A decision to double the size of an historic Warwickshire village and carve a road through green field land was shunned by residents yesterday.
But the plans, which will see up to 700 homes and a relief road built in Shottery, has meant development proposals for other green field sites will not go ahead.
The village on the edge of Stratford-upon-Avon was chosen as the ideal location to build a proportion of the 4,000 homes the district council needs within the next six years to fulfil Government targets.
At the same time, a road serving the new homes would also act as a congestion-busting route to and from Stratford, planners said.
Shottery, which lost its post office a few years ago and has few amenities, currently has about 900 homes and residents fear the plans will ruin the hamlet's character.
The development will include the creation of a doctor's surgery, primary school and shops.
While residents have vowed to fight the plans, the decision has meant housing proposals for green field sites in other parts of Stratford will be shelved.
In Bishopton, speculative plans for 500 homes between the Northern Bypass and Bishopton Lane were rejected by a Government inspector.
And a request to built up to 1,000 homes to the south of the River Avon between Loxley Road and Banbury Road were also dismissed as part of the public inquiry into the local development plan.
However, up to 90 houses will be built at the Egg Packing Station at Bishopton Lane and a further 100 have been recommended at Kipling Road.
Paul Harris, senior planner at Stratford District Council, said: "There are concerns among Stratford residents that the town has had to take a lot of development recently and it shouldn't take any more but the structure plans set out by the county council says Stratford should take most of the houses.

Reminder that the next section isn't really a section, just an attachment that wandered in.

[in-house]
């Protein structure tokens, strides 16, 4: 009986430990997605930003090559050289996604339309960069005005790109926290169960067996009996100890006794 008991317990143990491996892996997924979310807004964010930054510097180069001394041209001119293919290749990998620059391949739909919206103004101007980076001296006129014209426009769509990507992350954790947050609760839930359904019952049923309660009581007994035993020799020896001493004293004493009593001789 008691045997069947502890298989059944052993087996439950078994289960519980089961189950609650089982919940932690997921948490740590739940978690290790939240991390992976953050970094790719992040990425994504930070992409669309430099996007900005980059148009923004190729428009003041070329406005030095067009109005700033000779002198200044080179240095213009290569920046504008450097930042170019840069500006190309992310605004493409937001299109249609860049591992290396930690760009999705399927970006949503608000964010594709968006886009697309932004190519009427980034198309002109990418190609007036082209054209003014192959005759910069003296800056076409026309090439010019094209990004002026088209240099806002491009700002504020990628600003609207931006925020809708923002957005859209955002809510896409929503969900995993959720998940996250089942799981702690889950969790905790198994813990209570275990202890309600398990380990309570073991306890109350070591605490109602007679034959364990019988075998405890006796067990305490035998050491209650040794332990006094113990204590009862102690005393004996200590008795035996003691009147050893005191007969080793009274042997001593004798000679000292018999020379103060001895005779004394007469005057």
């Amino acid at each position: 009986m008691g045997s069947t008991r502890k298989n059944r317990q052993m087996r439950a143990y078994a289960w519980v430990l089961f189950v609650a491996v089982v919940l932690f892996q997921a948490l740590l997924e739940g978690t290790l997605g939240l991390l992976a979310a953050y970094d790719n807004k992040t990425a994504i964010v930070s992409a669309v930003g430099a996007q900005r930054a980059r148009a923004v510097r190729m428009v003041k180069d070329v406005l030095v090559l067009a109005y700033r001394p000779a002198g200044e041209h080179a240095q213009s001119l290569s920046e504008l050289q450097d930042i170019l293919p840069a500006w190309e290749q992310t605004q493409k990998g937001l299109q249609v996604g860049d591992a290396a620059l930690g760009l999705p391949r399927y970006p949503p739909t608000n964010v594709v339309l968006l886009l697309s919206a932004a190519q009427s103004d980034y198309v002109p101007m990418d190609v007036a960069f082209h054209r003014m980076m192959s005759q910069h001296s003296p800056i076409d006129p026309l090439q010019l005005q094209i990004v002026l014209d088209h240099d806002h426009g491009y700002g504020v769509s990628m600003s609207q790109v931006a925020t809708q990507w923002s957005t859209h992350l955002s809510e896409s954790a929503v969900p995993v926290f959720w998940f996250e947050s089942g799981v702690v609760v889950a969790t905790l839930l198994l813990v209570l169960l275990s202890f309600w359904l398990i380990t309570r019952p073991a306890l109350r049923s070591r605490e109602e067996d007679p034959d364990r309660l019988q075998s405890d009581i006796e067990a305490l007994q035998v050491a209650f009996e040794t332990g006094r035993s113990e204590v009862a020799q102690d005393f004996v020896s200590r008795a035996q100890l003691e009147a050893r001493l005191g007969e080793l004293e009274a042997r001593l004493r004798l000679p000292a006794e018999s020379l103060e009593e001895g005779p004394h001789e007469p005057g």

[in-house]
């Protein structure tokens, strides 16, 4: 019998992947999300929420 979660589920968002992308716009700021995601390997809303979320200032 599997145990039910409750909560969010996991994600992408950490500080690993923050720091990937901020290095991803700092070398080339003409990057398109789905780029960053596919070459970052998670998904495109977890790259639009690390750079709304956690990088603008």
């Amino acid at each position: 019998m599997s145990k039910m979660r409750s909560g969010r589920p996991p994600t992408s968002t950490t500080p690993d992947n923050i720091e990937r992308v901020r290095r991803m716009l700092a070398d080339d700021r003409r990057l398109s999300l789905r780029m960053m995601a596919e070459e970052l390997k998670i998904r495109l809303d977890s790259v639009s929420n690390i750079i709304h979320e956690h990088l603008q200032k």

" The inspector has restricted a whole load of other sites and that does give certainty right across the district where development should take place in the future.
" There were about 100 sites promoted across the district by developers, mostly for residential development, and a lot around the rural sites were dismissed."
James Philpotts, from the campaign group Residents Against Shottery Expansion, said the group will fight on.
" This is not a fait accompli. An inspector's report is always open to challenge."
Martyn Luscombe, chairman of RASE, added: "Traffic congestion in town will not be relieved by moving incoming traffic from one road to another. A much more radical vision is required than an access road masquerading as a by-pass."
English Heritage and the Shakespeare Birthplace Trust, which own Anne Hathaway's Cottage, had backed the plans.
Alan Taylor, inspector of historic buildings at English Heritage, said: "From a conservation view, English Heritage recognises that construction of a western relief road could bring major benefits to the Shottery conservation area and the immediate facility of Anne Hathaway's Cottage by removing tourist and through traffic, provided it was clearly linked to road closure of Cottage Lane."